A Jewish candidate from France’s leading opposition party comfortably won the first round of elections to the French parliament on Sunday and now has a good chance of representing French nationals living in Israel and seven other Mediterranean states.
Valérie Hoffenberg, a former head of the French branch of the American Jewish Committee, who ran for the center-right Union for a Popular Movement, or UMP, received 2,479 votes, winning handsomely in a race with remarkably low voter turnout.
On June 9, Hoffenberg will face off in a second round of voting against the runner-up, Meyer Habib, the vice president of the Representative Council of Jewish Institutions of France (CRIF). Habib, who entered the race for the small Union of Democrats and Independents, received 1,744 votes.
The candidate of President Francois Hollande’s Socialist Party, Istanbul resident Marie-Rose Koro, came in third with 1,659 votes.
Since 2012, French expatriates send their very own regional constituency representatives to the National Assembly in Paris. Last year’s election was annulled because the winner — Franco-Israeli Daphna Poznanski-Benhamou, from the Socialists — was disqualified due to campaign funding irregularities.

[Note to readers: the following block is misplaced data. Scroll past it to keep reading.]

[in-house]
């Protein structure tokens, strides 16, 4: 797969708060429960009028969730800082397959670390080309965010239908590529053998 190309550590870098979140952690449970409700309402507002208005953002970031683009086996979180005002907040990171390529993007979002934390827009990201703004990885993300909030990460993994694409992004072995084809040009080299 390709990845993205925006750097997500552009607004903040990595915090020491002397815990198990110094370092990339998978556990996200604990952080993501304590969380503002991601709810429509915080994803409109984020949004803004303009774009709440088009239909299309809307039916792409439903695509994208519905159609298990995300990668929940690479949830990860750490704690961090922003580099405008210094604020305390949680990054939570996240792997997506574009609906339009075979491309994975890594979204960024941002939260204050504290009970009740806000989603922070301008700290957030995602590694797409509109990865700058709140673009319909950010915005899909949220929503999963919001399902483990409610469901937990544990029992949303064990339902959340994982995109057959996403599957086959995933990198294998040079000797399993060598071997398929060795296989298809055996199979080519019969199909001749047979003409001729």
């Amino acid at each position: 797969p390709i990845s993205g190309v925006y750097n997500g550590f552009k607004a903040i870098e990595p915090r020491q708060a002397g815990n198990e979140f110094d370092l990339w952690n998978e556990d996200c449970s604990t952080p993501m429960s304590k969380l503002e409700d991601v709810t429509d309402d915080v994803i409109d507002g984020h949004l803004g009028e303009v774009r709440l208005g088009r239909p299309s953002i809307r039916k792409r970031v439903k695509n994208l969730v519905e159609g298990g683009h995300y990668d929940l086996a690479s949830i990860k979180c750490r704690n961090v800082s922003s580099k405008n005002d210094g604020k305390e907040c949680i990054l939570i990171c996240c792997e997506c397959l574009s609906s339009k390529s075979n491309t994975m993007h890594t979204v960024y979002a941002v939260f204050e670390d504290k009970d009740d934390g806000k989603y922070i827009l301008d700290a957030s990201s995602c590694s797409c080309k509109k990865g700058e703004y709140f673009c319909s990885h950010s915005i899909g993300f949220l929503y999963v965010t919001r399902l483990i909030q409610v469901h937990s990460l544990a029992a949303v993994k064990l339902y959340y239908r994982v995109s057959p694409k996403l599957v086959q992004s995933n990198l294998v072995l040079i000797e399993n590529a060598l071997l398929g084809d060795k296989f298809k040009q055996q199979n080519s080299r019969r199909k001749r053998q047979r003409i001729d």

The French diaspora is divided into 11 so-called conscriptions. Israel is part of the eighth conscription, together with Italy, Turkey, Cyprus, Greece, Malta, San Marino and the Vatican.
“It’s a system that was designed in order to strengthen the link, the interconnection, between France and the French diaspora around the world,” said Christophe Bigot, the French ambassador in Tel Aviv. “I am sure that whoever gets elected will carry a lot of influence within the French political system,” the ambassador told The Times of Israel last week, be it by proposing and voting for laws or by interacting with government officials.
Six candidates received fewer than 100 votes. Franco-Israel lawyer Guy Fitoussi got only 15
In the eight countries that make up the eight conscription, 111,736 French nationals were eligible to vote. Nearly 60 percent of them reside in Israel.
Overall, voter participation was at 10 percent. In Haifa, less then 5 percent cast a ballot; in Tel Aviv about 8 percent and in Jerusalem nearly 11 percent took advantage of their right to vote.
As Hoffenberg, who had the backing of leading UMP politicians in Paris, and Habib are preparing for the decisive second round of voting, some of the other contestants might want to ask themselves what they did wrong. Some candidates performed dismally by any standard: six candidates received fewer than 100 votes. Franco-Israeli lawyer Guy Fitoussi got only 15.
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